Dear Piedmont, How Are You?


Photo by John Jennings on Unsplash

Dear Piedmont,

What’s your hometown like? Have you enjoyed being home with family? Have you started fighting with your siblings yet? What kinds of foods have you learned to cook? How many walks have you taken? How deep is the dent in your couch cushion now? Have you gone to your online classes? Do you miss being able to take notes from a person instead of a person on a screen? What about your friends? How are they, and do you still talk to them every day? How are you?

Well, whatever you’re doing, I hope you’re finding a way to handle life right now. I hope you’re healthy and finding happiness in the little things. If you’re not, remember that this won’t last forever. There will be a tomorrow, and many of you will return to Piedmont eventually, hugging your friends and feeling lucky and blessed for something that we all, perhaps, took for granted.

Many of you will return—but not all. Some of us won’t get the chance to return or hug our friends, learn in a classroom or walk the campus, take pictures in the park or attend another formal, present our capstones properly or say goodbye, so this one…is for the seniors.

As of April 10, 2020, there are 19 states and 3 U.S. territories that have ordered or recommended the closure of schools for the remainder of the academic year. At least 124,000 public and private schools have been affected. By the time that you read this, there may be more. Different states are under different degrees of “advisory”. Some are recommended to close school campuses and some are ordered. Georgia is one of the states currently under a true order to shut down schools. It’s something that’s been very impactful to our lives at Piedmont.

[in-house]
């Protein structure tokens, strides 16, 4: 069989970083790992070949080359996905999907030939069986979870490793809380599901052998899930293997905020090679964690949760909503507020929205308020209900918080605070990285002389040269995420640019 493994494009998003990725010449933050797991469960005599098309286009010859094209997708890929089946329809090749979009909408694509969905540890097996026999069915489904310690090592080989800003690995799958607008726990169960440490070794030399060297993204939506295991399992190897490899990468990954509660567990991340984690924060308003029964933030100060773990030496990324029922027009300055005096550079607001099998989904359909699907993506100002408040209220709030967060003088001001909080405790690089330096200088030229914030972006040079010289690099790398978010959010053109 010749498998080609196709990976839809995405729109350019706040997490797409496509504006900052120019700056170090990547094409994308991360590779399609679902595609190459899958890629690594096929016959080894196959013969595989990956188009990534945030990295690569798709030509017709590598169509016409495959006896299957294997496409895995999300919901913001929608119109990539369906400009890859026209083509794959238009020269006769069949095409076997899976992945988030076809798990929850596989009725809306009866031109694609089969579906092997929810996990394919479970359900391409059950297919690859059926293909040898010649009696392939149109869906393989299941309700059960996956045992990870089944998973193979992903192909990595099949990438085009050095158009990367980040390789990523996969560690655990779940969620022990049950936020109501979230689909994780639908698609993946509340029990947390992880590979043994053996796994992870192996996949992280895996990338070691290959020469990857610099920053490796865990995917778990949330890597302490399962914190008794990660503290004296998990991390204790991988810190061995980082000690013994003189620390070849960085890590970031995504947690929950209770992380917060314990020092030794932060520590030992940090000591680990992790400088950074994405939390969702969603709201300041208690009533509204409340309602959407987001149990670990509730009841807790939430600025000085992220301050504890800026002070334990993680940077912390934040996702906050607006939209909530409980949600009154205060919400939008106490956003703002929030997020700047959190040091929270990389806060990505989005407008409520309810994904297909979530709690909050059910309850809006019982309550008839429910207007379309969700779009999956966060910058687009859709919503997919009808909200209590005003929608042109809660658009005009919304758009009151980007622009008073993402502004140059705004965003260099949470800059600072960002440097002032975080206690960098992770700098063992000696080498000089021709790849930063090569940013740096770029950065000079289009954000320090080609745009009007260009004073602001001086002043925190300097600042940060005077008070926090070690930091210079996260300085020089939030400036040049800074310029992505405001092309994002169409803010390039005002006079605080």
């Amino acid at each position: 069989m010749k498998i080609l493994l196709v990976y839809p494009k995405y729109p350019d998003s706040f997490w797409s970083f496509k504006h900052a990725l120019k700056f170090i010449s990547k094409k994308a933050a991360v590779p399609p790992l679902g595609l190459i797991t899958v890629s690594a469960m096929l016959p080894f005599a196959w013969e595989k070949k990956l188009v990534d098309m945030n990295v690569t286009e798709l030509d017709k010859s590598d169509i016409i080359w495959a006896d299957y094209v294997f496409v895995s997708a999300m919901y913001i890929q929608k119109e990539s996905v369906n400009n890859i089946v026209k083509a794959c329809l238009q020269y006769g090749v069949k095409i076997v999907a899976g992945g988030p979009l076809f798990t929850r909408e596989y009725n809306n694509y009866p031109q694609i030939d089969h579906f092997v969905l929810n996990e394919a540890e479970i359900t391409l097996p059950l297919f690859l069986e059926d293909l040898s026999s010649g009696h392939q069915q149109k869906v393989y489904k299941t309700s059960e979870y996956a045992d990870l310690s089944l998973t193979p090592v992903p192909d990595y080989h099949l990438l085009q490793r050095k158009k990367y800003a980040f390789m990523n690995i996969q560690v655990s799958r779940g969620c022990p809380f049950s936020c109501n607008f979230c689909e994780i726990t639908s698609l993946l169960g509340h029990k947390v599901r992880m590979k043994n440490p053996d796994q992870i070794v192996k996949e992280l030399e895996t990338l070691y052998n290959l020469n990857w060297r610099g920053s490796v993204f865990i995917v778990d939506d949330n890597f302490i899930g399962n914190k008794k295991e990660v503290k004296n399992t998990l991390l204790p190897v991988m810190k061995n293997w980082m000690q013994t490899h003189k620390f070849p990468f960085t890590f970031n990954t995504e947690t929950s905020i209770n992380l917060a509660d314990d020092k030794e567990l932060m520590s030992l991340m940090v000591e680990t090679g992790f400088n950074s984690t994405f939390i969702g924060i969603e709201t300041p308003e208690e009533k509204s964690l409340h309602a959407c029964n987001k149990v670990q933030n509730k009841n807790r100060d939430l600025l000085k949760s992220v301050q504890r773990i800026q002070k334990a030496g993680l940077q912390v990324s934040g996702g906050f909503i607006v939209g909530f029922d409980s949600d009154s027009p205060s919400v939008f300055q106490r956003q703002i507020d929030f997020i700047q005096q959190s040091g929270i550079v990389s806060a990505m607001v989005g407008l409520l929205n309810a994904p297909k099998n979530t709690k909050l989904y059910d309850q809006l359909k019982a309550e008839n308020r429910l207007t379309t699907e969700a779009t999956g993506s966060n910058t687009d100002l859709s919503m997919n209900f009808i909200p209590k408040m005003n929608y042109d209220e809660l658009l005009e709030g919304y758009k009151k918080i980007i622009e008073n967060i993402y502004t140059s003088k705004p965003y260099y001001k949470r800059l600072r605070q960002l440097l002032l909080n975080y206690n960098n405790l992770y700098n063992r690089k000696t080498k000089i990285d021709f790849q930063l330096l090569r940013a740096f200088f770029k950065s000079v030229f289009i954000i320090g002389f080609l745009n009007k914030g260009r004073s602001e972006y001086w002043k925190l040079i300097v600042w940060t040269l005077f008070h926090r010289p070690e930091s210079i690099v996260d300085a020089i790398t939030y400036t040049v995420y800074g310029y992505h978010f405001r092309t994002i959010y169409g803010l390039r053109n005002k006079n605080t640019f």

Those of us at Piedmont have experienced rapid room check-outs, a quick 1-week transition to online classes and—now—a month of Zoom experience and social withdrawal. Our students have missed formal, sports events, and performances. Labs have gone hands-off and on-line, the theatre and choral ensembles have pushed performances to September, and next Fall’s sports may be getting a late start as well. Right now, it all depends. So much is dependent on this virus.

But for seniors, we’re staring down a faceless enemy knowing what it took from us, knowing we can’t get it back and knowing we won’t get another chance. COVID-19 took all our final goodbyes, so this article is a chance for some of us to say what we need to say and to leave Piedmont, letting you all know what you meant to us.

I asked some of our seniors about how they were feeling, what they were missing most from Piedmont and what advice they might give. These were some of their most prominent answers.


Marion Mealor is a Mass Communications and Theatre Arts double major. Marion is a hard and diligent worker who stays involved in nearly everything, or so it seems. Because she is a double major, she was working on 2 capstones at the same time—talk about a full plate. When a student takes part in so much, it can be hard to juggle and easy to complain. For Marion, especially now, It’s important to remember every good thing from along the way. When asked what advice she would give to rising seniors (and this is important for all students), she responded,